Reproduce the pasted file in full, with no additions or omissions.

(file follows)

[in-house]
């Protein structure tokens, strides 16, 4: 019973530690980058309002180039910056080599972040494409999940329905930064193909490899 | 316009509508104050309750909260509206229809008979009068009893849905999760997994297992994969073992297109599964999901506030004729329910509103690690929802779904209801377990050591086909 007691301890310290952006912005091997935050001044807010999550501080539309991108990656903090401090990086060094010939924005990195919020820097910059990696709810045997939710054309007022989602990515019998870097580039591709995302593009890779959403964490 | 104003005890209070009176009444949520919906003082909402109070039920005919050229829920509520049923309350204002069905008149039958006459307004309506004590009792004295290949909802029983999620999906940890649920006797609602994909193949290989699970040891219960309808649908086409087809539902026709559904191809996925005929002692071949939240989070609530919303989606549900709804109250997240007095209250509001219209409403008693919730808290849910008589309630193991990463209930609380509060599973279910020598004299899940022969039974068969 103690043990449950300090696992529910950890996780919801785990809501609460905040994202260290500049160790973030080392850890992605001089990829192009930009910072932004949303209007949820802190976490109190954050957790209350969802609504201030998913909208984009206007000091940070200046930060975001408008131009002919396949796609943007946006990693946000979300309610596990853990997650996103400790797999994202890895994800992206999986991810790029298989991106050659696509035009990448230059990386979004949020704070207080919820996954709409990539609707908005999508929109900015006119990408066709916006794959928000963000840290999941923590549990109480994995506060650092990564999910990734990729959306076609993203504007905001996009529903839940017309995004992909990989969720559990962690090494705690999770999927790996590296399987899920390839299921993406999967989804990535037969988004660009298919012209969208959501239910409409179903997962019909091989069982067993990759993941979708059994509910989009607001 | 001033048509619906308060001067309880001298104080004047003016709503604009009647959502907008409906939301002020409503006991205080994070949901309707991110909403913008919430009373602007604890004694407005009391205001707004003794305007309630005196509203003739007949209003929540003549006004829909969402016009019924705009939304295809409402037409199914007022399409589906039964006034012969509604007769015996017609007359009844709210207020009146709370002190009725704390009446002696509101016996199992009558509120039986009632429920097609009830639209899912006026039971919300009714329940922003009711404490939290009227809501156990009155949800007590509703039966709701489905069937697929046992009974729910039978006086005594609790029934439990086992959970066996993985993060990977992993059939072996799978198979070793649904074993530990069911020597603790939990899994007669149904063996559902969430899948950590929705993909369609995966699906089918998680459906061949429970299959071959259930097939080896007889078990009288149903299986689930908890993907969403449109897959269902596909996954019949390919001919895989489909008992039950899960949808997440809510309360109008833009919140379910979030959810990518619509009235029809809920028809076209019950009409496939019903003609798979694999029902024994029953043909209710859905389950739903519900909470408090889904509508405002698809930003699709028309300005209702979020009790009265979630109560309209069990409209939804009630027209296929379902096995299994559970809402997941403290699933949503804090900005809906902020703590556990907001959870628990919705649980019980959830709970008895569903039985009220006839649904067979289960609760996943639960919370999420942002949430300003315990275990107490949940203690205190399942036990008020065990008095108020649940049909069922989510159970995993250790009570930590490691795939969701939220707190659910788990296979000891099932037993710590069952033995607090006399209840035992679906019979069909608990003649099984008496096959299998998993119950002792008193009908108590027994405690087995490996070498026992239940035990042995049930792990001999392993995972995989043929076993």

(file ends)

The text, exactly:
[in-house]
């Protein structure tokens, strides 16, 4: 019973530690980058309002180039910056080599972040494409999940329905930064193909490899 | 316009509508104050309750909260509206229809008979009068009893849905999760997994297992994969073992297109599964999901506030004729329910509103690690929802779904209801377990050591086909 007691301890310290952006912005091997935050001044807010999550501080539309991108990656903090401090990086060094010939924005990195919020820097910059990696709810045997939710054309007022989602990515019998870097580039591709995302593009890779959403964490 | 104003005890209070009176009444949520919906003082909402109070039920005919050229829920509520049923309350204002069905008149039958006459307004309506004590009792004295290949909802029983999620999906940890649920006797609602994909193949290989699970040891219960309808649908086409087809539902026709559904191809996925005929002692071949939240989070609530919303989606549900709804109250997240007095209250509001219209409403008693919730808290849910008589309630193991990463209930609380509060599973279910020598004299899940022969039974068969 103690043990449950300090696992529910950890996780919801785990809501609460905040994202260290500049160790973030080392850890992605001089990829192009930009910072932004949303209007949820802190976490109190954050957790209350969802609504201030998913909208984009206007000091940070200046930060975001408008131009002919396949796609943007946006990693946000979300309610596990853990997650996103400790797999994202890895994800992206999986991810790029298989991106050659696509035009990448230059990386979004949020704070207080919820996954709409990539609707908005999508929109900015006119990408066709916006794959928000963000840290999941923590549990109480994995506060650092990564999910990734990729959306076609993203504007905001996009529903839940017309995004992909990989969720559990962690090494705690999770999927790996590296399987899920390839299921993406999967989804990535037969988004660009298919012209969208959501239910409409179903997962019909091989069982067993990759993941979708059994509910989009607001 | 001033048509619906308060001067309880001298104080004047003016709503604009009647959502907008409906939301002020409503006991205080994070949901309707991110909403913008919430009373602007604890004694407005009391205001707004003794305007309630005196509203003739007949209003929540003549006004829909969402016009019924705009939304295809409402037409199914007022399409589906039964006034012969509604007769015996017609007359009844709210207020009146709370002190009725704390009446002696509101016996199992009558509120039986009632429920097609009830639209899912006026039971919300009714329940922003009711404490939290009227809501156990009155949800007590509703039966709701489905069937697929046992009974729910039978006086005594609790029934439990086992959970066996993985993060990977992993059939072996799978198979070793649904074993530990069911020597603790939990899994007669149904063996559902969430899948950590929705993909369609995966699906089918998680459906061949429970299959071959259930097939080896007889078990009288149903299986689930908890993907969403449109897959269902596909996954019949390919001919895989489909008992039950899960949808997440809510309360109008833009919140379910979030959810990518619509009235029809809920028809076209019950009409496939019903003609798979694999029902024994029953043909209710859905389950739903519900909470408090889904509508405002698809930003699709028309300005209702979020009790009265979630109560309209069990409209939804009630027209296929379902096995299994559970809402997941403290699933949503804090900005809906902020703590556990907001959870628990919705649980019980959830709970008895569903039985009220006839649904067979289960609760996943639960919370999420942002949430300003315990275990107490949940203690205190399942036990008020065990008095108020649940049909069922989510159970995993250790009570930590490691795939969701939220707190659910788990296979000891099932037993710590069952033995607090006399209840035992679906019979069909608990003649099984008496096959299998998993119950002792008193009908108590027994405690087995490996070498026992239940035990042995049930792990001999392993995972995989043929076993």